It's a lot of fun to discover how to take horse pictures. I was able to photograph this horse just after he enjoyed a roll on his back and was starting to stand up. As with most kind of photography, a little planning before you go will help you get better photographs.
These images are from a recent shoot for a client of mine who divides her time between painting and caring for her herd of horses, donkeys and ponies.
Location, location, location. Look for the best spot that will have a good pleasing uncluttered background. Keep moving around until you get the best shot.
It's easy to see a great looking horse, take its photo and realize you've included a distracting background. It's a common photo mistake that I've made plenty of times.
Look for a special moment when you can capture something unique. The more time you spend around the horses means the higher potential you get of getting a great photo.
You can shoot away and get many boring shots of a horse standing still, doing nothing and no story told.
My horse farm owner told me how affectionate these two horses are, so I waited until they were cuddled close together to get this picture.
Never trespass on private property without permission first or put yourself in a dangerous situation. Whenever you are doing location photography it's the polite thing to ask first. Sometimes it's not possible if no one is around, but asking first, with a smile is always the best thing to do.
I've had the pleasure of taking pictures of these animals several times and it is always an enjoyable experience.
Although I am not afraid, I know to proceed with caution, without sudden movement and not to come up from behind a horse and startle him.
You can also get some great inspiration on how to take good horse pictures by getting a good book on horse photography. If you are big fan of horses and photography, I think you will enjoy visiting another site as well. It's called Best Horse Photos.
DLSRs and the new mirrorless cameras give you less of a delay when you press the shutter button. Point and shoot cameras and cell phone cameras have what's called shutter delay
Using a slow responding camera means you have more chance of missing to capture your horse photo at just perfect moment. Cameras that have a viewfinder that you can look through, rather than an LCD to compose your photo, are easier to use when you're outside and it's bright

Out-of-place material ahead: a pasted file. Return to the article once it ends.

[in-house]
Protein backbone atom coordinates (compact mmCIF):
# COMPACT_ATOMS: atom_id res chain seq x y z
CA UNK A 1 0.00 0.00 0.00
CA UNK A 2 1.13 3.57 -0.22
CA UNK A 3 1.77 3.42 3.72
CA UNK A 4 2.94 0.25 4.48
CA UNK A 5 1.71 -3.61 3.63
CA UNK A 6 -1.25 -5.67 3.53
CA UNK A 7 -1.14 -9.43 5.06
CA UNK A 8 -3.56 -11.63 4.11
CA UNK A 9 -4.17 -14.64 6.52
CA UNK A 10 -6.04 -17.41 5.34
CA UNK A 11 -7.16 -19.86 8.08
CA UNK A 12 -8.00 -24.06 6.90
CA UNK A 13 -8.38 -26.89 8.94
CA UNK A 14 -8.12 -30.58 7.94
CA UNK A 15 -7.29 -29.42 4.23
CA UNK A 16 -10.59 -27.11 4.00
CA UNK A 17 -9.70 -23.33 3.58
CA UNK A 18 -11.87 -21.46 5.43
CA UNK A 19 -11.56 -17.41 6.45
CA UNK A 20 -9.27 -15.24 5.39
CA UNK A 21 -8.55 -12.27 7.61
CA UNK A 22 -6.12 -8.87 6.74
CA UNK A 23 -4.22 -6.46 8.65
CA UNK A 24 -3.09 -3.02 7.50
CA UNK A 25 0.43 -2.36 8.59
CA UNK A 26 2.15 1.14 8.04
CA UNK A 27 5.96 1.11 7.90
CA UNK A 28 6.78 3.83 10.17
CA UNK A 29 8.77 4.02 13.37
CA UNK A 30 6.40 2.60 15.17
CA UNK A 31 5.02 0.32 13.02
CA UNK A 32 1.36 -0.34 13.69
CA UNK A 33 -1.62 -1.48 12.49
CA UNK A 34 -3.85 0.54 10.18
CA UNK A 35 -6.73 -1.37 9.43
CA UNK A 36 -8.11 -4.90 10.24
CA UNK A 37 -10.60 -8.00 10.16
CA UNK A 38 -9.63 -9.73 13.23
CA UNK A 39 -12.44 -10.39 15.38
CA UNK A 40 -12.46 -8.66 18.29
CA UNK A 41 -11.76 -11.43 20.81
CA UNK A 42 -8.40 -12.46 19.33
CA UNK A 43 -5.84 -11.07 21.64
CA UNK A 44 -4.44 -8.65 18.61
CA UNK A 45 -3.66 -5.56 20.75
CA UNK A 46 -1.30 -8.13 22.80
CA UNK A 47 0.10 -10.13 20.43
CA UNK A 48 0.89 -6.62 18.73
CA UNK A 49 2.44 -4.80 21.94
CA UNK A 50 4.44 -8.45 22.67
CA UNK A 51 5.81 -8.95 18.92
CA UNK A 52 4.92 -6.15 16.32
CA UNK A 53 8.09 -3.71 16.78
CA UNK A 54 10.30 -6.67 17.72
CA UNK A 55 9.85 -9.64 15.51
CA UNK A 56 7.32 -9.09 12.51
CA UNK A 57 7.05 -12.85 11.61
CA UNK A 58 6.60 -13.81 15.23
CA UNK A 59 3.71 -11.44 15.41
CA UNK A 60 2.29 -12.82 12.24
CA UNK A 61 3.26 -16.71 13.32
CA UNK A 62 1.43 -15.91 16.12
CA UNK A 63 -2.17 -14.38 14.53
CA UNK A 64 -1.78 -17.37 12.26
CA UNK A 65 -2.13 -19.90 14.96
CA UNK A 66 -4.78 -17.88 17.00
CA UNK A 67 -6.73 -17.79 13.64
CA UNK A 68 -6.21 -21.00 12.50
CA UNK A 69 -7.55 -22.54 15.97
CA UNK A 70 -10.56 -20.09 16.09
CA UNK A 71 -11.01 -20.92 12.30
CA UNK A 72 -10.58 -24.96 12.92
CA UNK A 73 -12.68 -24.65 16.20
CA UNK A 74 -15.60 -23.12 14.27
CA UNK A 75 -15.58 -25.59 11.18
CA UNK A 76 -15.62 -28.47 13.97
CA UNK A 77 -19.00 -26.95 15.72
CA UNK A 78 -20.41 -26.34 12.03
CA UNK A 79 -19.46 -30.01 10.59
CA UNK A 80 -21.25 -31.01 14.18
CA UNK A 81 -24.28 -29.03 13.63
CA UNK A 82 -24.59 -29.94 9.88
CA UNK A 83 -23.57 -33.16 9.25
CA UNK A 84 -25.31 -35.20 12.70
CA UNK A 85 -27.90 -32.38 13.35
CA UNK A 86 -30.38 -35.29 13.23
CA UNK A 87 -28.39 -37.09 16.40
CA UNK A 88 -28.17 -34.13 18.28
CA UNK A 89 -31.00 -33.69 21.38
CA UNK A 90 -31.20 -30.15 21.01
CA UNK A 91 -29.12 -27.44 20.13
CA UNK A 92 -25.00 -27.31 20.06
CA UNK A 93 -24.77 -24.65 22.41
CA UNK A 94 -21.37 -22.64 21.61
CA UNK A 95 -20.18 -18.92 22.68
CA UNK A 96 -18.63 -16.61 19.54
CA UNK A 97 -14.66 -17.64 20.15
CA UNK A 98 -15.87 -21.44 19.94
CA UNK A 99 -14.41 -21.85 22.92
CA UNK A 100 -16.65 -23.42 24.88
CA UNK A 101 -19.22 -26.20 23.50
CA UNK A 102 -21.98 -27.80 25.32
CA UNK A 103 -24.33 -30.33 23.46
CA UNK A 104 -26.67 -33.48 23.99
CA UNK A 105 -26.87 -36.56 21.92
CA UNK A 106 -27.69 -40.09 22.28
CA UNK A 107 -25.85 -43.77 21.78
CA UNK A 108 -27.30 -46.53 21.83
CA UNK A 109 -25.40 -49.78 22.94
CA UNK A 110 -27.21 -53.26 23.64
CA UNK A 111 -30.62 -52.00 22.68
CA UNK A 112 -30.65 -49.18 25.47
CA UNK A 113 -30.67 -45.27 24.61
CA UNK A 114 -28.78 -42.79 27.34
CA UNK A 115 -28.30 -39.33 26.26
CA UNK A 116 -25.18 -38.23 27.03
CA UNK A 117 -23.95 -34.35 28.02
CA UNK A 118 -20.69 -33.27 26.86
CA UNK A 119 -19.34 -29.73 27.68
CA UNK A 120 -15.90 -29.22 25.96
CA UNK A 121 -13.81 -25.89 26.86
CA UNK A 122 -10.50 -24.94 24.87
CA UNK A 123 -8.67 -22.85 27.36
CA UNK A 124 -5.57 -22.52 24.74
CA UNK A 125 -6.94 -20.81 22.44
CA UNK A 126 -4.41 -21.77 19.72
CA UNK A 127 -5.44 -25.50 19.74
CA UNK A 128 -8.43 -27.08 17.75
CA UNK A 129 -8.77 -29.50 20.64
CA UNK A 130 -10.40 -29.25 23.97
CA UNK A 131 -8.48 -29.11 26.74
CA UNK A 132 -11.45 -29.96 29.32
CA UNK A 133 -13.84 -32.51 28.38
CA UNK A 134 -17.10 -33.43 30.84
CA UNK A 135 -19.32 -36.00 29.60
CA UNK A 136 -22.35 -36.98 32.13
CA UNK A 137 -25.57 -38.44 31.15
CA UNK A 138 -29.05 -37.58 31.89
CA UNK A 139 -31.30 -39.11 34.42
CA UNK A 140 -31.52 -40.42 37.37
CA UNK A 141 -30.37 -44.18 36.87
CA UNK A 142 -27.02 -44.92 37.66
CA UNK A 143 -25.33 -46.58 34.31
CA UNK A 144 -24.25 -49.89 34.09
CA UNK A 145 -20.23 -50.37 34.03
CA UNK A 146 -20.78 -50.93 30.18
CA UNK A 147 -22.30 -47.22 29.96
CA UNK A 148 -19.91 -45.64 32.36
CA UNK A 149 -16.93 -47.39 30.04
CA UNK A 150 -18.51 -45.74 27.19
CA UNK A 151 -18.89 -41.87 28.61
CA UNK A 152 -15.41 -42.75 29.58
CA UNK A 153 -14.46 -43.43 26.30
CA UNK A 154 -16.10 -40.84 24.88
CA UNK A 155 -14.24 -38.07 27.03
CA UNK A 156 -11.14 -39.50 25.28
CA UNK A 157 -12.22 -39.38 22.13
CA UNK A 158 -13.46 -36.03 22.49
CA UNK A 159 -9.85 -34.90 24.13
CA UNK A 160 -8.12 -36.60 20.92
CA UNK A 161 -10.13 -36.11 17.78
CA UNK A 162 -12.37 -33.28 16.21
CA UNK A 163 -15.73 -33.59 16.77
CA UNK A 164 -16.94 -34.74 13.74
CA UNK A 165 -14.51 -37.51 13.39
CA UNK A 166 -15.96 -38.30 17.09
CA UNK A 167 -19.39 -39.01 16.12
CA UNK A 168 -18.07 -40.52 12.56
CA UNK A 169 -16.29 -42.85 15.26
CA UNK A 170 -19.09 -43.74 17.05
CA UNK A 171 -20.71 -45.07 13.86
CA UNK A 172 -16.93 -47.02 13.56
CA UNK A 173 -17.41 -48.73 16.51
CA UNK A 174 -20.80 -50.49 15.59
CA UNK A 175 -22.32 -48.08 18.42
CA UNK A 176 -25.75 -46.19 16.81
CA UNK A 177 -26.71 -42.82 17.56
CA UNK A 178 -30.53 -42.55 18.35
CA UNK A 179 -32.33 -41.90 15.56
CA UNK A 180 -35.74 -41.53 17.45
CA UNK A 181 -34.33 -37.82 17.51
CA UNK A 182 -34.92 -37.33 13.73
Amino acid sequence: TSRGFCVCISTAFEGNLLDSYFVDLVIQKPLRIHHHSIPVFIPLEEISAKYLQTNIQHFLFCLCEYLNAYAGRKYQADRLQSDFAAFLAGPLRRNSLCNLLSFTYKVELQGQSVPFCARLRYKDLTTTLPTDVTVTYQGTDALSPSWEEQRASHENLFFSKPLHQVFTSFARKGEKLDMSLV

When I am walking among the animals, I shoot with a 24-105mm zoom lens on my Canon DSLR. This gives me close focusing ability as well as being able to go wide angle and include more scenery in my composition.
When I am doing more distant photography, I attach my 70-200mm lens to bring my subject in closer and eliminate too much scenery as background behind the horses.
I included this horse photo to show you 2 common photography mistakes, composing with a bad background and shooting where the lighting is bad. Look at this horse photo.
Notice how the outline of the horse and rider lines up with the trees. Because of the back lighting, it's hard to see the main subject of the photograph.
Reading a few other tips on taking digital photography on this site or another will also help you learn how to take horse pictures. Remember to have a blast as you experiment and learn new photography techniques. For more on avoiding common photo mistakes, you may want to read: Avoid Common Photo Mistakes.
p.s. I came across this photo taken by seriousfun on morguefile and wanted to share it with you. Having a long telephoto lens like a 300mm zoom makes long distance photography possible and makes it easier to take better horse pictures like this.
What's the best lens to use to get great horse photographs? It really depends on the situation. I recently got a new 400mm telephoto lens that is great when you can't get very close to your subject.
Learning how to take horse pictures is a completely different animal (sorry i couldn't resist) than other types of photography. Yes, it still involves an understanding of lighting, composition, and background control.
Horses have a unique quality that can be captured when you know a little bit about their behavior and personality.
Watch less TV. Shoot more photos of horses.